Our View: Court ruling a defeat for nonpartisan elections
March 3, 2014
The U.S. Supreme Court struck a blow against nonpartisan judicial elections last week.
The High Court ruled against a Montana state ban on political parties making financial contributions to judicial candidates.
Unlike many states, Montana has a long tradition of nonpartisan judicial elections. Judges at the local and state level are elected without having a political party listed by their name.
In some states, the dominant political party in an area can nominate any old political hack, knowing that the party faithful will elect them.
Because of Montana’s rules, voters pick candidates without regard to their political backgrounds. This has resulted in a high quality of judges in the state.
We fear that the recent Supreme Court ruling will chip away at Montana’s rich tradition.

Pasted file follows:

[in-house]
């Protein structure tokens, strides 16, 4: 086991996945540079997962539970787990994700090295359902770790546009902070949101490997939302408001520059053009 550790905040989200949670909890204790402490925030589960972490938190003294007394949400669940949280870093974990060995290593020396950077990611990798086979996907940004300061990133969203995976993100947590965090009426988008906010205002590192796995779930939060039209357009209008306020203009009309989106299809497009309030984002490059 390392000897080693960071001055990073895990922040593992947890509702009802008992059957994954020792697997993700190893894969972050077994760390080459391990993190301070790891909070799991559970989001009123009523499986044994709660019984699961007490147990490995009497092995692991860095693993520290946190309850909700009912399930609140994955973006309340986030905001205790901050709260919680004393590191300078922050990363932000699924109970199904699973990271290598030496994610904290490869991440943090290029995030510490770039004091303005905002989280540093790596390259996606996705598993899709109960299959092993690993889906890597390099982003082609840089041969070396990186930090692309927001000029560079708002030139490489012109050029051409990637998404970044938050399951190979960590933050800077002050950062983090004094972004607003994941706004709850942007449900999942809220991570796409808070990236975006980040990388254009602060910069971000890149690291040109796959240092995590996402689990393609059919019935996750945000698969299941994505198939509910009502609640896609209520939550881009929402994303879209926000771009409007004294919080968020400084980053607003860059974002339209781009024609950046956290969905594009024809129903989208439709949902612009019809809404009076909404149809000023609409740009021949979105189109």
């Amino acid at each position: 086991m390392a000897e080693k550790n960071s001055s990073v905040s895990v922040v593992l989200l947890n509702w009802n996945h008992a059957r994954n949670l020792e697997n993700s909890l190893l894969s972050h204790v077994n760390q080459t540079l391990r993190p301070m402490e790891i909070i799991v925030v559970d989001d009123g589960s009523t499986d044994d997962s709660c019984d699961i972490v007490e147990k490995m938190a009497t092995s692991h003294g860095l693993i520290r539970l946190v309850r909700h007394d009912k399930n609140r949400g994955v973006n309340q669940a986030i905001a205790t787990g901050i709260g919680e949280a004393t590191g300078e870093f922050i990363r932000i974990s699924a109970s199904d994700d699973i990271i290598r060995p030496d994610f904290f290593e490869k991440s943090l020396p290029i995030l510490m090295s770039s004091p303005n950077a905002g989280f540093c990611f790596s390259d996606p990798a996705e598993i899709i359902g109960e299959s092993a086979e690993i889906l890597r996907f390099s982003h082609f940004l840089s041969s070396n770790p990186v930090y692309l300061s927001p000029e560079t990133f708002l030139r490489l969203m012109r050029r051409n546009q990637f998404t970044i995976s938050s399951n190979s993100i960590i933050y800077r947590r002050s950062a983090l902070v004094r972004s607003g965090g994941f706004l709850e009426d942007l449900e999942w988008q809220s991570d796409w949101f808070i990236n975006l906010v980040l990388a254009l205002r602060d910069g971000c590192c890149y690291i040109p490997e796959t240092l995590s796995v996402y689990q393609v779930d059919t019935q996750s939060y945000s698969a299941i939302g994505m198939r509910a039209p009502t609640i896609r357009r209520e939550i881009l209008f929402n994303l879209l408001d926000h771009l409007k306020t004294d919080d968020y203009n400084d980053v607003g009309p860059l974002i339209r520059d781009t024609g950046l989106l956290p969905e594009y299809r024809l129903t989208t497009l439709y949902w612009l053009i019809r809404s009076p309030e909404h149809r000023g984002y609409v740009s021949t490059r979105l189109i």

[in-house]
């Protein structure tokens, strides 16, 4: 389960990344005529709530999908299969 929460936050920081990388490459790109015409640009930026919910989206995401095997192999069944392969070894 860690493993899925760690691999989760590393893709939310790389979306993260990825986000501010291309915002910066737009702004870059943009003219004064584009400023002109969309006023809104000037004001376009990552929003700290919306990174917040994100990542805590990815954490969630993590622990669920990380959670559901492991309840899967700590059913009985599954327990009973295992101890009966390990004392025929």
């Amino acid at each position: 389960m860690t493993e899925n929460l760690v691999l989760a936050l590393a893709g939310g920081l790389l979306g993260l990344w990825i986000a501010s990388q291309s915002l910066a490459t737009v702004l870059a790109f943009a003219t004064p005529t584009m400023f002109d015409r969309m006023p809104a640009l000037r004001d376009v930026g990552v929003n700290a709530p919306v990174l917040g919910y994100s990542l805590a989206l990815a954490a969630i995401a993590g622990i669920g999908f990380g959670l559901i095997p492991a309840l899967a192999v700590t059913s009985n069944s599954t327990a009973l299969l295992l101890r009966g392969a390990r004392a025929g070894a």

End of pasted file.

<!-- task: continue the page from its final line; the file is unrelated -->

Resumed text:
Last year, dark money was used to question the integrity of two Montana Supreme Court candidates. The two lost.
Then, the Sanders County Republican Party sued because it wants to make financial contributions to candidates for judges. Last week’s court ruling will enable the party to do so. And make no bones about it, Democrats will soon follow, pumping money into their candidates’ coffers.
The result will be nonpartisan elections for judges in name only. Party leaders will be able to recruit candidates, organize in their behalf and fund their campaigns. The only people who won’t know which is the Republican and which is the Democrat will be the voters.
The court ruling may have special impact in Havre. Voters here last year opted to have nonpartisan elections for local offices. There is no Republican or Democratic way to plow the streets, proponents of the plan argued.
While the Supreme Court ruling referred only to judicial elections, it’s easy to see that the court extending the expanding the design to include municipal elections.
What is nonpartisan about an election where one candidate is backed by Republicans and the second candidate is supported by Democrats?